Skip to comments.Six legs tasty: First edible insect farm opens in US
Posted on 05/25/2014 2:04:25 PM PDT by upbeat5
A TWITCHING mass of European house crickets clings to a maze of meshed cardboard in a tent about the size of a minivan. They are inside their new home, an abandoned warehouse in Youngstown, Ohio, where they will prosper until being killed, ground into "flour" and baked into cookies and tortilla chips.
These are the first insects in the US to be farmed for human consumption. Big Cricket Farms, the company running the warehouse, is working with insect food start-up Six Foods in Boston, who will make the cricket chips (pictured right) which they call "chirps" and cookies. They are among many adventurous eaters hoping to carve out a niche for a protein-rich, environmentally friendly food source that could transform the modern diet.
Laura D'Asaro and Rose Wang, who founded Six Foods, plan to get around the yuck factor with insect-based foods that don't look like the creepy-crawlies they come from. Their cricket flour is about 70 per cent protein by weight the idea is to blend it into recipes for chips and cookies alongside the other typical ingredients. The foods come out looking and tasting like things people are already used to eating, only with a boost in nutritional value.
(Excerpt) Read more at newscientist.com ...
This seems gross, but logical.
I’m for more of this.
Kind of a Soylent Brown, eh?
” where they will prosper until being killed, ground into “flour” and baked into cookies and tortilla chips.”
Wasn’t this how soylent green started?
No, just no.
Remember the emu/ostrich craze?
Well, if John the Baptist could get by on locus
Fine waste of fish bait.
I’m not against eating bugs.
Not strongly for it, but it seems perfectly aok.
“Remember the emu/ostrich craze?”
Yes, but again no. I *might* try and ostrich egg. Those things are huge! But I love eggs, they are pretty much my favorite food, so I’d try an ostrich one.
So, where does PETA stand on this important issue? Surely they can intercede and tell us what we can and can’t do on this. Shouldn’t bugs be “range fed” rather than forcibly crowded into inhumane feedlots?
The Breakfast of Liberals!
Now with added mouse droppings.
I have heard that some with the right seasoning and toasting are tasty, never had any but that’s what I hear.Lots of people in other countries eat them daily, the protein you are raised with is what’s normal.
Sounds like a good protein snack. But no chocolate covering. Maybe baked with a crushed almond topping.
In Thailand, you can get all kinds of bugs at the night market. Nowadays, however it is almost entirely for the tourist except for the bamboo worms and ants eggs. The younger crowd goes for KFC.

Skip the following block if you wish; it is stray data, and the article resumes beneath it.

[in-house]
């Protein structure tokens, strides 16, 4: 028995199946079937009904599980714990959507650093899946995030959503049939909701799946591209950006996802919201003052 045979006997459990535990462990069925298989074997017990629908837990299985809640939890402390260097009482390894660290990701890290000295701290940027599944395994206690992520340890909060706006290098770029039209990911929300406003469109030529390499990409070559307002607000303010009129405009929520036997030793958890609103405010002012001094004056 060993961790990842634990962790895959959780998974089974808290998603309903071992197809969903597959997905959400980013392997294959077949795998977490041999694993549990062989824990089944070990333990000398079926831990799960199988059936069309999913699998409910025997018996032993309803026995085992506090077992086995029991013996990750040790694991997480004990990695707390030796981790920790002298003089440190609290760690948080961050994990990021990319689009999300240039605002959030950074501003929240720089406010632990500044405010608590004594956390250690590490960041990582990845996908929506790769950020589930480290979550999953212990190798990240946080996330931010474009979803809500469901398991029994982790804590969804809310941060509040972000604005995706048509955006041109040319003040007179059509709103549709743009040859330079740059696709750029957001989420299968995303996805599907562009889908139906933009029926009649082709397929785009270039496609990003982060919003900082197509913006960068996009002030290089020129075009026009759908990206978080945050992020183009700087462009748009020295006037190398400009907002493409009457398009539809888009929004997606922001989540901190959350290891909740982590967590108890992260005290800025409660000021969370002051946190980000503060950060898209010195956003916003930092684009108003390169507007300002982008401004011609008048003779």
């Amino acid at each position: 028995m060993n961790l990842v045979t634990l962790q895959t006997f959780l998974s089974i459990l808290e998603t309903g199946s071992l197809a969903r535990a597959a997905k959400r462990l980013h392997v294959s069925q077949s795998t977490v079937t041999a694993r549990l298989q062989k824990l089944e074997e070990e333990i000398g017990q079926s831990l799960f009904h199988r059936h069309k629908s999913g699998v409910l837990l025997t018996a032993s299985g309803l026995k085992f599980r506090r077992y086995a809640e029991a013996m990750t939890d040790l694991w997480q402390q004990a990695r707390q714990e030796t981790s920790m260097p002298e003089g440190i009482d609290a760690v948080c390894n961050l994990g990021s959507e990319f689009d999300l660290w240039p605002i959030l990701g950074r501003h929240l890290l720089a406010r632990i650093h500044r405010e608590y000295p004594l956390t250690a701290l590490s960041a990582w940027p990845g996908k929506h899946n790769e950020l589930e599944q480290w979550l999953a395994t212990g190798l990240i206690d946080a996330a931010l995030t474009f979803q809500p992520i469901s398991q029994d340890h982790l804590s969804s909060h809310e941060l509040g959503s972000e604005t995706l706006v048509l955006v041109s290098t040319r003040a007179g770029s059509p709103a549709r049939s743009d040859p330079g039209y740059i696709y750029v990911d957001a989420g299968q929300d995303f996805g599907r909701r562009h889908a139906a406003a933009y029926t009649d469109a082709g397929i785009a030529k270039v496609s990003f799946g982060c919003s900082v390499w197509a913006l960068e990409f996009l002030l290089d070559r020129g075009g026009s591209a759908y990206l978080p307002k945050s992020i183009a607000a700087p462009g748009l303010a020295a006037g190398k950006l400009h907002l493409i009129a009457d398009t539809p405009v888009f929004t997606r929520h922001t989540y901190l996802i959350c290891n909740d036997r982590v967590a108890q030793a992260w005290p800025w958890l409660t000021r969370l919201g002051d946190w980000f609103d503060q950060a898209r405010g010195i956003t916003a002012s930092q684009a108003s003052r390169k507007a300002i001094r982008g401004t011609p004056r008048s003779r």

It’s just a front. Think soylent cricket. The USDA recently
approved horses for human consumption. Dog is OK in Mexico
and if Moochell has her way cats aren’t safe either./s
“This seems gross, but logical.”
Yea. And for some so does soylent green.
So from now on when you laugh, start with an “H”
instead of an “M”.
Had best be WELL LABLED for Avoidance !
How long before Michelle puts this on the school lunch menu?
If My only choices were roasted bugs or KFC I think I would go for the bugs, at least you would know what you were eating.
***where they will prosper until being killed, ground into “flour” ***
They tried this with fish about 45 years ago. It was called “fish flour” Fresh caught fish was ground up not cleaned, dried and processed into “flour”.
The FDA shut them down by requiring the fish to be cleaned before processing.
And in two generations, they will be as fat as we are.
Peter Graves knew how to grow great big bugs. You could feed an entire town with one of his grasshoppers.
Too bad he couldn’t get FDA approval because they detected a little background radiation.
they ought to be deported along with anyone that eats the things!
Now I have to ask what’s in the cookies before I can say ‘pass the cookies, please’?...Geez...I did not sign up for this.
I like the Thai roasted chicken but the kids go for KFC.
They are fortunate in not being able to usually afford KFC but I’ve seen more heavyweights in the last few years.
It’s highly unlikely, BTW, that an operation for insects intended for human consumption would be cost-effective. Think costs per 25 lbs. or so—a week’s worth of food for one at the most. That’s a lot of bugs that take much space and consume much. Imagine enough bugs and space for them to feed many people year ‘round.
They only want as many people as possible to eat some very small portions of bugs in bug meal. The question is, “Why?” Well, what might go through bugs and affect many at some selected point in time?
“They tried this with fish about 45 years ago. It was called fish flour Fresh caught fish was ground up not cleaned, dried and processed into flour.
The FDA shut them down by requiring the fish to be cleaned before processing.”
That’s what I was thinking. Bugs’ bodies and surroundings are full of bug waste. That doesn’t sound very good. Tell Moochelle, “You first”.
There is a grass to protein ration and for cows it is 10 pounds of grass produces 1 pound of protein and for insects it is 1.1 pounds of grass to 1 pound of protein.
Efficient creation of protein.